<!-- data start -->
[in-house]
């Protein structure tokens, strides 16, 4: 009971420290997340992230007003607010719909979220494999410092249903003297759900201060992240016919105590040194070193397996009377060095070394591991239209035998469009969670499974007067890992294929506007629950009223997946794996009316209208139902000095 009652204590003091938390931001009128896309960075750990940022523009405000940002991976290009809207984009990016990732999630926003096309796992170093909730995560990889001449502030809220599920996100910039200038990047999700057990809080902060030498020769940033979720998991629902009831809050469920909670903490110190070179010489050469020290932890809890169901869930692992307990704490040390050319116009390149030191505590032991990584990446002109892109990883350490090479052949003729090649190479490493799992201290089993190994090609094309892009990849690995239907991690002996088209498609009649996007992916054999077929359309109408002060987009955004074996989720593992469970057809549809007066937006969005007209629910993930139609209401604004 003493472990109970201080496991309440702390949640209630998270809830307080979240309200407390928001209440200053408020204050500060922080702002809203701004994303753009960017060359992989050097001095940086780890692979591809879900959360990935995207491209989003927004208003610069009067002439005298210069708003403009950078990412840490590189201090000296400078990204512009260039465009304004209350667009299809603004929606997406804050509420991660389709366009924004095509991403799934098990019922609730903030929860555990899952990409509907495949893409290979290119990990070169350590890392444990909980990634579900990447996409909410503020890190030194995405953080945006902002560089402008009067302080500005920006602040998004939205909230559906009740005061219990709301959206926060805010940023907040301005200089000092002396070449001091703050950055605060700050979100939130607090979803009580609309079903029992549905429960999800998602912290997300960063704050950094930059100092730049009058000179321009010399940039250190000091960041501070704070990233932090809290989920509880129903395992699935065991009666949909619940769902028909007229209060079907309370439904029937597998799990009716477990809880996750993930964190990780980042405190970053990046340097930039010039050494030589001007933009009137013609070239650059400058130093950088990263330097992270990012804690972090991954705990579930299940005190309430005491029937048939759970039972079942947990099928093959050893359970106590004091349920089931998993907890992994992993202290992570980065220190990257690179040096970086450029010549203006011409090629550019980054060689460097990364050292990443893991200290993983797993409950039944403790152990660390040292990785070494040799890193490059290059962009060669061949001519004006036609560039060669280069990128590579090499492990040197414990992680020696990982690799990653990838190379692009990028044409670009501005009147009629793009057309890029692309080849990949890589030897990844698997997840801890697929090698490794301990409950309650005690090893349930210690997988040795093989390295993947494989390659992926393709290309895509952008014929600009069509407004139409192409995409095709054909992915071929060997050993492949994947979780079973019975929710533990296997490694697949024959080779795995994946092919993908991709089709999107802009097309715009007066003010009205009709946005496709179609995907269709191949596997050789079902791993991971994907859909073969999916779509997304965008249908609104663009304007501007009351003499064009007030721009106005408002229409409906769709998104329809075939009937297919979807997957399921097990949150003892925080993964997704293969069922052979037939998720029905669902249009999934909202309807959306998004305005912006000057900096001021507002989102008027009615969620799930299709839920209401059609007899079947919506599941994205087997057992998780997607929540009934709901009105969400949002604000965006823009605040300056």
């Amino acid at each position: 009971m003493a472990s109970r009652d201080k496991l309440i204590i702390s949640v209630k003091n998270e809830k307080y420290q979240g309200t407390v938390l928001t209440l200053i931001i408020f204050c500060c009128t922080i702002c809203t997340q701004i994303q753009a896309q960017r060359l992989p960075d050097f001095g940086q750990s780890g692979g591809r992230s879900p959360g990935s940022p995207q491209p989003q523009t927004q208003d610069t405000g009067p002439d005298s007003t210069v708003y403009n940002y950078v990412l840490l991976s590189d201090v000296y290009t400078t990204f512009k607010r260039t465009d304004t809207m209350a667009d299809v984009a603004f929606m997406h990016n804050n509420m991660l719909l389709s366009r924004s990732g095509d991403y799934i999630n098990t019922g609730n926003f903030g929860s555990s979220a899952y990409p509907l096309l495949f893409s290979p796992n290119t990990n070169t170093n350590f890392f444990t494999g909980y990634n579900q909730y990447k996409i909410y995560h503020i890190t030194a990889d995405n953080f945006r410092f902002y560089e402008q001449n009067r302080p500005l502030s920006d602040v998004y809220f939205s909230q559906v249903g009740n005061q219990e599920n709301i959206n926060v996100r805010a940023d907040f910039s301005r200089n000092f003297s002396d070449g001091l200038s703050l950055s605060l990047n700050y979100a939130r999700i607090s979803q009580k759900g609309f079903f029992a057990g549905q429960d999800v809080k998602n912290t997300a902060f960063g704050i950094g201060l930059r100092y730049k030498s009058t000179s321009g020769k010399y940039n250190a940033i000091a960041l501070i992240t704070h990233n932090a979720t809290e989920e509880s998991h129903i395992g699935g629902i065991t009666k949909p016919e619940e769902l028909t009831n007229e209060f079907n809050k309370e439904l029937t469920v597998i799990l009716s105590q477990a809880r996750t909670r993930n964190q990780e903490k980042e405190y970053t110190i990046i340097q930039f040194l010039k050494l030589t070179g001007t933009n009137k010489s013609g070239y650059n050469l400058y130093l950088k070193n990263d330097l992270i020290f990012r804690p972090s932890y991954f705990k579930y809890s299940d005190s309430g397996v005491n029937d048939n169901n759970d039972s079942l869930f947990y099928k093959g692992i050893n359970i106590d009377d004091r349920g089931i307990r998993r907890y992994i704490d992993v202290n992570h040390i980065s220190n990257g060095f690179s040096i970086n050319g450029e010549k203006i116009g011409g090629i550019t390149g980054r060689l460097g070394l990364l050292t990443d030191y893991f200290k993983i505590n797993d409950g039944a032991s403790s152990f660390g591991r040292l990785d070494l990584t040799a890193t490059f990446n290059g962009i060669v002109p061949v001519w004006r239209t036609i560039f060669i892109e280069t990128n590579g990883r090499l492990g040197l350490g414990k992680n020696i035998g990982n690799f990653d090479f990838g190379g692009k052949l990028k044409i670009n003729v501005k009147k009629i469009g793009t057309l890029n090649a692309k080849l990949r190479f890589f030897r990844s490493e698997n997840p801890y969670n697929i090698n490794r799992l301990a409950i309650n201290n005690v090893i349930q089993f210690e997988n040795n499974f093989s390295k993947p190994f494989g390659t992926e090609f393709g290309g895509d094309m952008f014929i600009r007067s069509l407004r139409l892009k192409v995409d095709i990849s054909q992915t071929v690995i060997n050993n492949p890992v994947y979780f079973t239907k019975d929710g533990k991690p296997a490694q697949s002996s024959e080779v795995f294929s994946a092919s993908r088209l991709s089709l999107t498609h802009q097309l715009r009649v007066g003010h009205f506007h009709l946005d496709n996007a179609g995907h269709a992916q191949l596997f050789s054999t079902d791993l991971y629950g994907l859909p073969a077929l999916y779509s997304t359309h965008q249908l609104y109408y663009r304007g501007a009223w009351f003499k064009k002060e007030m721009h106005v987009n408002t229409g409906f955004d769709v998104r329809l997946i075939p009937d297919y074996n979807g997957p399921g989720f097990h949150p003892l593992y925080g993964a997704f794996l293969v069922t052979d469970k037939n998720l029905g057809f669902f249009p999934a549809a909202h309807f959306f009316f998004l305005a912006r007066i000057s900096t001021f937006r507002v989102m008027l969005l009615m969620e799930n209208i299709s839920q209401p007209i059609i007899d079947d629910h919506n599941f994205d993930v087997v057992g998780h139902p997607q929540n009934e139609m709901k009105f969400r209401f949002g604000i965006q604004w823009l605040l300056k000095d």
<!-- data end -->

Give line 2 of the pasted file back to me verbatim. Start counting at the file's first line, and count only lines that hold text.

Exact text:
């Protein structure tokens, strides 16, 4: 009971420290997340992230007003607010719909979220494999410092249903003297759900201060992240016919105590040194070193397996009377060095070394591991239209035998469009969670499974007067890992294929506007629950009223997946794996009316209208139902000095 009652204590003091938390931001009128896309960075750990940022523009405000940002991976290009809207984009990016990732999630926003096309796992170093909730995560990889001449502030809220599920996100910039200038990047999700057990809080902060030498020769940033979720998991629902009831809050469920909670903490110190070179010489050469020290932890809890169901869930692992307990704490040390050319116009390149030191505590032991990584990446002109892109990883350490090479052949003729090649190479490493799992201290089993190994090609094309892009990849690995239907991690002996088209498609009649996007992916054999077929359309109408002060987009955004074996989720593992469970057809549809007066937006969005007209629910993930139609209401604004 003493472990109970201080496991309440702390949640209630998270809830307080979240309200407390928001209440200053408020204050500060922080702002809203701004994303753009960017060359992989050097001095940086780890692979591809879900959360990935995207491209989003927004208003610069009067002439005298210069708003403009950078990412840490590189201090000296400078990204512009260039465009304004209350667009299809603004929606997406804050509420991660389709366009924004095509991403799934098990019922609730903030929860555990899952990409509907495949893409290979290119990990070169350590890392444990909980990634579900990447996409909410503020890190030194995405953080945006902002560089402008009067302080500005920006602040998004939205909230559906009740005061219990709301959206926060805010940023907040301005200089000092002396070449001091703050950055605060700050979100939130607090979803009580609309079903029992549905429960999800998602912290997300960063704050950094930059100092730049009058000179321009010399940039250190000091960041501070704070990233932090809290989920509880129903395992699935065991009666949909619940769902028909007229209060079907309370439904029937597998799990009716477990809880996750993930964190990780980042405190970053990046340097930039010039050494030589001007933009009137013609070239650059400058130093950088990263330097992270990012804690972090991954705990579930299940005190309430005491029937048939759970039972079942947990099928093959050893359970106590004091349920089931998993907890992994992993202290992570980065220190990257690179040096970086450029010549203006011409090629550019980054060689460097990364050292990443893991200290993983797993409950039944403790152990660390040292990785070494040799890193490059290059962009060669061949001519004006036609560039060669280069990128590579090499492990040197414990992680020696990982690799990653990838190379692009990028044409670009501005009147009629793009057309890029692309080849990949890589030897990844698997997840801890697929090698490794301990409950309650005690090893349930210690997988040795093989390295993947494989390659992926393709290309895509952008014929600009069509407004139409192409995409095709054909992915071929060997050993492949994947979780079973019975929710533990296997490694697949024959080779795995994946092919993908991709089709999107802009097309715009007066003010009205009709946005496709179609995907269709191949596997050789079902791993991971994907859909073969999916779509997304965008249908609104663009304007501007009351003499064009007030721009106005408002229409409906769709998104329809075939009937297919979807997957399921097990949150003892925080993964997704293969069922052979037939998720029905669902249009999934909202309807959306998004305005912006000057900096001021507002989102008027009615969620799930299709839920209401059609007899079947919506599941994205087997057992998780997607929540009934709901009105969400949002604000965006823009605040300056």